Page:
Thursday, February 5, 2009

The Bad Old Day's

The Bad Old Day's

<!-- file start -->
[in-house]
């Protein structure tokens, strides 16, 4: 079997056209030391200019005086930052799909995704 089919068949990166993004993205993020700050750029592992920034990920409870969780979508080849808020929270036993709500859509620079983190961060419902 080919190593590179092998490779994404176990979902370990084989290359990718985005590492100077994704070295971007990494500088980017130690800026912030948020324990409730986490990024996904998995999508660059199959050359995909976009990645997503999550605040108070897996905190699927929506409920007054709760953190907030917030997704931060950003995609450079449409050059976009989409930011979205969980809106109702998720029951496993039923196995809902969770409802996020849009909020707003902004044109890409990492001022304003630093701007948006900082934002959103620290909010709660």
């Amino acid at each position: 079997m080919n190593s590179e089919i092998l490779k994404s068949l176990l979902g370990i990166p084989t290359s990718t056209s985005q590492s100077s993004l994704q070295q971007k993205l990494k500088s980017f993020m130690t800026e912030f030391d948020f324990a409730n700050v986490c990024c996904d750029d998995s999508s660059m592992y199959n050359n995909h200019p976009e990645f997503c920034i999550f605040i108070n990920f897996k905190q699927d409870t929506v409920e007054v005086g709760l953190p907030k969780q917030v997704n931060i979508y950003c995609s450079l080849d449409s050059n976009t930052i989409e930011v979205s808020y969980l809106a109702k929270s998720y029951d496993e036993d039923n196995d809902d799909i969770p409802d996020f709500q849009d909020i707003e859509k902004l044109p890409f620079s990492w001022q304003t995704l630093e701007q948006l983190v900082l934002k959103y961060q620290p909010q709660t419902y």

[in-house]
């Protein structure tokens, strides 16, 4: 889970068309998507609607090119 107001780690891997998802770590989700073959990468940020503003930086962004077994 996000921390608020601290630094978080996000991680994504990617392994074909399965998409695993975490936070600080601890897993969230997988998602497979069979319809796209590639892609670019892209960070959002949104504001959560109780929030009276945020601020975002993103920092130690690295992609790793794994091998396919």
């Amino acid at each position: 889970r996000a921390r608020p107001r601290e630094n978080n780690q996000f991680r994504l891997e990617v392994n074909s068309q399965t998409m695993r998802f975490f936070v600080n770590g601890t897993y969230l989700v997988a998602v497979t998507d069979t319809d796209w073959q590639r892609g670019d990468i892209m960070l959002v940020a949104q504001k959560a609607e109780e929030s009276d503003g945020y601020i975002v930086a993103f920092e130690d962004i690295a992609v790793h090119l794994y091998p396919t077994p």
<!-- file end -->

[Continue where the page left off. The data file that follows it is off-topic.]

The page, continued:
This is another event that happened in my earlier life. I think it was about 1947. It was right after WW2 and finding a house or apartment to live in was almost impossible, and to find one you had to get up with the first crow of the rooster. It was a morning job, as soon as the paper arrived. Because if there was an ad in the newspaper about an available rental, you had to be the first to arrive, or you missed it. Back in those days most landlords just took their chances on who had good credit or a good reputation. If you looked at it first and wanted it, the landlord would accept you. There may have been some that didn’t do it that way, but it’s the way I remember it. You paid the next months rent. There was no deposit, or last month in advance. No lease agreements were signed. We finally hit it lucky, and was able to rent an apartment, so called. It was a huge two-story house that had been built for a large family. The landlady and her husband (She was the head honcho of that family, I think we called her Mrs. Mac) lived in one of the apartments downstairs, and the upstairs had been renovated into three apartments. It had formerly been 4 bedrooms. It should have been made into one very nice apartment. Our apartment was on the back of the house, with not much of a view. We could see the back yard with the wash house, a small house with an electric washing machine. It was the kind with the wringer, not automatic. We could see the alley. We had two rooms, and they were across the hall from each other. One room was our bedroom and the other room was our very small combo living room and kitchen. We shared the hall with two other neighbors. They were young newly married couples, as we were. We got so well acquainted with them, we became almost life long friends, but I have lost touch in the past few years. It’s no wonder we became such good friends, because we were practically living together. We also shared an icebox in the hallway, and I do mean icebox. We each had one shelf in the icebox. It was not a refrigerator. It didn’t plug into anything. An iceman brought a big block of ice for it about twice a week. We had to remember to empty the pan under the icebox that caught the dripping ice, or we had a mop job. I really don’t know if that was assigned to anybody in particular or we just took turns. We also shared a sink that was located in this hallway. That was where our water source was, but you took the water into your apartment to use. There was a partial bathroom that we also shared with these other two neighbors. The bathroom only had a toilet. You washed your hands in the hallway sink. We had to take our soap, towel and whatever downstairs to the landlady’s apartment and knock on her door and ask if you could take a bath. She had a sign posted that we were only allowed two baths per week. That is the honest to God truth. She kept track of each person because my husband tried to take a third bath one week and got turned down. He should have known better. A milkman delivered our milk on the front steps of the building. Milk came in glass bottles. He knew how much milk to leave by how many empty bottles that were left on the steps. This landlady had signs posted all over the place, the wall in the stairway, the bathroom, and the entry hall. She had a ten-watt bulb in the stairway and had a sign to turn light off when not in use. Another sign read "Radio’s off by 9 PM." Sometimes Andy and Mary forgot to turn their radio off at 9 PM. Their apartment was directly over her apartment so she kept poking her ceiling with the broom handle until they got the message. One time on a dark cloudy day, she came upstairs and knocked on my door. When I opened the door she said, "I was in the back yard and saw that you have your light on, it’s the middle of the day so turn that light off." We were each assigned a wash day, and heaven help you, if it rained on your day, because you were just out of luck. Even though there were more days than tenants, you could not change your day. Rain was a factor on wash day because the only means of drying clothes were by clotheslines. Our other neighbors were Herb and Lorraine. Lorraine and I were fast friends almost from the first time we meet. We had a lot in common. We were the same age and both had married and left our families and came to a strange place and didn’t know anybody else, and even our names were almost identical. They were from Arizona. We were inseparable. It was so wonderful to have a friend. Yes, I had one friend. Finally I had a friend, and something to write home about.